Wounds between the Horse's Foreleg and Chest

March 10, 2016 (published)
This horse was injured in the axillary area, between a horse's foreleg and chest. Photo by Dr. Wendy Smith Wilson.

The area between a horse's foreleg and chest, where the front leg is attached to the chest, is called the axillary area. It is a common area in which horses get injured and lacerated. A wound there can lead to an unusual condition.  Axillary wounds tend to be quite deep and can extend eight to 12 inches upward from the surface of the cut as a wound in this area allows the tissue to separate easily.  Because the wound in most cases is really deep, the cut tissue acts as a one way valve for outside air; it allows air to enter the wound but not exit.  This can lead to an accumulation of air under the all of the horse's skin, not just the area of injury.  It can look like you stuck a needle under the horse's skin and turned on an air compressor.  Fortunately, in most cases the air will be resorbed after a period of time and so it's not dangerous to the horse. 

However, in some cases, the air can enter the chest and lead to a pneumothorax, a serious and potentially fatal condition in which abnormal air surrounds the lungs and causes rapid and shallow breathing. If this occurs, a large needle must be placed into the horse's chest to remove the air. To prevent air from entering into the wound after it has been explored and cleaned, the wound should be packed with sterile gauze or sterile sponges. The wound can then be sutured except for a small area to remove and replace the gauze.  It is likely the sutures will not hold but the time the sutures do hold allows the wound to start closing and decreases contamination of bacteria and air into the wound.  Wounds that cannot be sutured should have a bandage sutured over the wound to prevent air and bacterial contamination.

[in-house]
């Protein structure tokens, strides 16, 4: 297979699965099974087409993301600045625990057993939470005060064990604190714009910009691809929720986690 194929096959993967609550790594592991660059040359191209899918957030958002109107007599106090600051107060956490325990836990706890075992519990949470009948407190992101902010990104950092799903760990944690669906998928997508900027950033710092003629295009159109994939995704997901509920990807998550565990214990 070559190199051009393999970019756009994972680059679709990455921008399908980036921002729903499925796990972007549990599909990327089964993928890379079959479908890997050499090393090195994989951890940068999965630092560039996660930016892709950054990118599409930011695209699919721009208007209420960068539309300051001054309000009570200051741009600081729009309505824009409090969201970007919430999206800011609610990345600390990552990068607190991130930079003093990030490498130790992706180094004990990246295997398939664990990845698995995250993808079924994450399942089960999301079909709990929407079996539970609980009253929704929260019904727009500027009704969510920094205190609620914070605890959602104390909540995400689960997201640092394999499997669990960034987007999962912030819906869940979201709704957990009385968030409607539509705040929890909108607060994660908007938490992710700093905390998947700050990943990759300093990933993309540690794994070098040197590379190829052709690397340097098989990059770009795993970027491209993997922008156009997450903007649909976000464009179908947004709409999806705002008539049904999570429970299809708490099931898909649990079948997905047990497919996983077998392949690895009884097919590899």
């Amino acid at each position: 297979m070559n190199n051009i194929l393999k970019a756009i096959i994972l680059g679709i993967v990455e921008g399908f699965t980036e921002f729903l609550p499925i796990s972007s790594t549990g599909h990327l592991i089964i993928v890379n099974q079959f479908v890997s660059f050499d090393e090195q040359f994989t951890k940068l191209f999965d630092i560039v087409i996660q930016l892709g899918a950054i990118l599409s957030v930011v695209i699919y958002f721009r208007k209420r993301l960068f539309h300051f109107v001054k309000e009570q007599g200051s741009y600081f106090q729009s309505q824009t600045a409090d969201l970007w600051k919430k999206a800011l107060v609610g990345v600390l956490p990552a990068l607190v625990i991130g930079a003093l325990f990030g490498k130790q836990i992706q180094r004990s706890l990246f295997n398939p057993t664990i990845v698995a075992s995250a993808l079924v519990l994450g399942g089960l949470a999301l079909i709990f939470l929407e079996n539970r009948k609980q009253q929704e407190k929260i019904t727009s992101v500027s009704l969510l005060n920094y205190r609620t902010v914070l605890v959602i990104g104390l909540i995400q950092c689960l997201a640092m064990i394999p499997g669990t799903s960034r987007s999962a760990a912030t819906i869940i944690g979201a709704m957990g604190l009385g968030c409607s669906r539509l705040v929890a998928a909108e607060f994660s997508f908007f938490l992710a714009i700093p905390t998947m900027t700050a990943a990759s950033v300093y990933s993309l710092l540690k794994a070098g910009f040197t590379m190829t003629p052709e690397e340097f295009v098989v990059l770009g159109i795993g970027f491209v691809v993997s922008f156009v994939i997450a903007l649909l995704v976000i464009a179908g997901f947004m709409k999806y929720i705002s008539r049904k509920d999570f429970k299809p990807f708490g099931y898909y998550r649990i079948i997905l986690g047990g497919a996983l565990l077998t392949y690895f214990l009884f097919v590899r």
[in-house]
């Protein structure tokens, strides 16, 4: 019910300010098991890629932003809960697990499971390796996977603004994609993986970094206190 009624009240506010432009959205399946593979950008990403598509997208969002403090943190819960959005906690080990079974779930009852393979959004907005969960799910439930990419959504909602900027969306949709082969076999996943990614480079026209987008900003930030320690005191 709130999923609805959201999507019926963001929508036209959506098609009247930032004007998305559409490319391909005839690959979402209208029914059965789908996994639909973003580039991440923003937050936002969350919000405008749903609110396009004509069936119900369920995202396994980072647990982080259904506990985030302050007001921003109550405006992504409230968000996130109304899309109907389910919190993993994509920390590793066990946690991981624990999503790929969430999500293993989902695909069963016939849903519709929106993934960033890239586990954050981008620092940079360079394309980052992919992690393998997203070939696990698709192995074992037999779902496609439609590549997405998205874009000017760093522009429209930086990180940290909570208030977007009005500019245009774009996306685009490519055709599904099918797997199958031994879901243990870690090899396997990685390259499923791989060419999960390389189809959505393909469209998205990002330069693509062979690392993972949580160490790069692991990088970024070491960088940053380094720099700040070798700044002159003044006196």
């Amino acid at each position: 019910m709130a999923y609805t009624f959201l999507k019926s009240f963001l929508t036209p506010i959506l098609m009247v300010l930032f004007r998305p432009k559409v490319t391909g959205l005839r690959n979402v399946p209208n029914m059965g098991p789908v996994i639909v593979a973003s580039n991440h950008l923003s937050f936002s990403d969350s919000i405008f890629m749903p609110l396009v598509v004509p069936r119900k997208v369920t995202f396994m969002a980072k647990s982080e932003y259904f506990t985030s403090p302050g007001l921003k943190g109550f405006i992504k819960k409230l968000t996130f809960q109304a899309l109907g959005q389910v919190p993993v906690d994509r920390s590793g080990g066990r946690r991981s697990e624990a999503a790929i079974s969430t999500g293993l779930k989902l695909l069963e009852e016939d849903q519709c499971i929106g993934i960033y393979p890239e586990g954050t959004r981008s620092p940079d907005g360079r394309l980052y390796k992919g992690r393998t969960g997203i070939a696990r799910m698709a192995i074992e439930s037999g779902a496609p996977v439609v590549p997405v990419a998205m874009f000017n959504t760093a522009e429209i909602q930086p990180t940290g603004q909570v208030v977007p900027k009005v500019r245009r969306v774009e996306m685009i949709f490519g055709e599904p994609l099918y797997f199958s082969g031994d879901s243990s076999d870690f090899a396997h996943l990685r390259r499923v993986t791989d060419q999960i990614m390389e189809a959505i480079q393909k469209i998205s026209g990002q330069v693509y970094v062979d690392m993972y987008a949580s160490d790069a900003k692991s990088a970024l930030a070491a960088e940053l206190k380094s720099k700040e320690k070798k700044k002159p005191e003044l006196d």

If your horse develops a wound under the foreleg, call your veterinarian as these wounds can be deadly.

VIN News Service commentaries are opinion pieces presenting insights, personal experiences and/or perspectives on topical issues by members of the veterinary community. To submit a commentary for consideration, email

Information and opinions expressed in letters to the editor are those of the author and are independent of the VIN News Service. Letters may be edited for style. We do not verify their content for accuracy.